Keep in mind that at least one situation exists where you should definitely try to reuse an existing ontology: if you find that an ecosystem of 3rd-party tools is available that know how to access and display information for a particular ontology, then it would be best for you to reuse that ontology if at all possible. By doing so, you will be able to apply these tools to your data without any additional work.

“Ontology design requires agreement from all stakeholders, from the very beginning.”

Generally speaking, two approaches to ontology development are available: top-down and bottom-up.

In top-down development, you begin by getting agreement on the core concepts in your domain and then build out a single model, one likely to be agreed upon by most people who might use the ontology. Eventually, individual communities of users can specialize those top-down ontologies by extending the concepts within them to meet their particular needs. Top-down ontology development is appealing because if everyone agrees from the beginning, then everyone will be able to reuse the same concepts, and the resulting data and software will all work well together.

Unfortunately, top-down ontology development is usually not practical. For one thing, it requires that you get all of the people who will initially need to buy in to the ontology to the same table. Additionally, it means negotiating the usually delicate balance amongst the many vested and entrenched interests of various people and organizations, which have often invested significant time or money in their various conflicting world views. By the time all is said and done, top-down ontology development can be an expensive proposition that takes months or even years to complete.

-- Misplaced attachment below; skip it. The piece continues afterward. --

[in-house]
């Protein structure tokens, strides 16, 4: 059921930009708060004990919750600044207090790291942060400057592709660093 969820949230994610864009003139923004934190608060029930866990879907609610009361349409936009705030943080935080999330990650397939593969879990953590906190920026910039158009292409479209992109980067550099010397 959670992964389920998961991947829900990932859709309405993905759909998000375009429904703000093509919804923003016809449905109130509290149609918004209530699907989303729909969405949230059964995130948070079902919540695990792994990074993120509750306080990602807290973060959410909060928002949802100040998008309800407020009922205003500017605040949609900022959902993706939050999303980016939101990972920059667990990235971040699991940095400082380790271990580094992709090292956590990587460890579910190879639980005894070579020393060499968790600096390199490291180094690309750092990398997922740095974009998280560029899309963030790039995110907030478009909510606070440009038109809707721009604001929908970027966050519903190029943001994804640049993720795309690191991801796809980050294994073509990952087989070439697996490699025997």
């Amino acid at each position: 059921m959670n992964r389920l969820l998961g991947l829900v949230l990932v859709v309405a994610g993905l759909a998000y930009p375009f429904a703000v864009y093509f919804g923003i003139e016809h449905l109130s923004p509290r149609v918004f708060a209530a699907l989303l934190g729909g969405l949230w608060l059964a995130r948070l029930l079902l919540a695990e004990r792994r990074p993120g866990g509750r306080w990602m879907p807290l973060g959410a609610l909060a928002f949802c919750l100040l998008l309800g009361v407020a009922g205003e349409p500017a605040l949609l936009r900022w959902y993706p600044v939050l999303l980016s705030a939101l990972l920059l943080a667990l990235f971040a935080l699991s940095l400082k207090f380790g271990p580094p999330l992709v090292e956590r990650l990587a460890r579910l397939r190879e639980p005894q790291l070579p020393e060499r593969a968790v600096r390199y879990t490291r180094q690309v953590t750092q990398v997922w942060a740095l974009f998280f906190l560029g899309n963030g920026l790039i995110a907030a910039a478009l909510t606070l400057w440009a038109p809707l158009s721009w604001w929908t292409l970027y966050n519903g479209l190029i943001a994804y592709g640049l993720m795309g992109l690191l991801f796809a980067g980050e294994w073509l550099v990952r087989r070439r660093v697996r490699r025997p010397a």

Fortunately, Semantic Web ontology standards (such as RDFS and OWL) are designed to also be used in a bottom-up approach. Here, individual users or communities of users can each develop their own small ontologies that suit their current needs. Later, ontology developers can use mechanisms provided by the Semantic Web technology stack to bridge and relate various elements of competing ontologies whenever an application comes along that needs to integrate information that has been modeled using two different ontologies. In this way, bottom-up ontology development effectively amortizes the cost of smoothing over different world views and in doing so allows everyone’s ontologies to be developed and used in a quicker and much more agile way.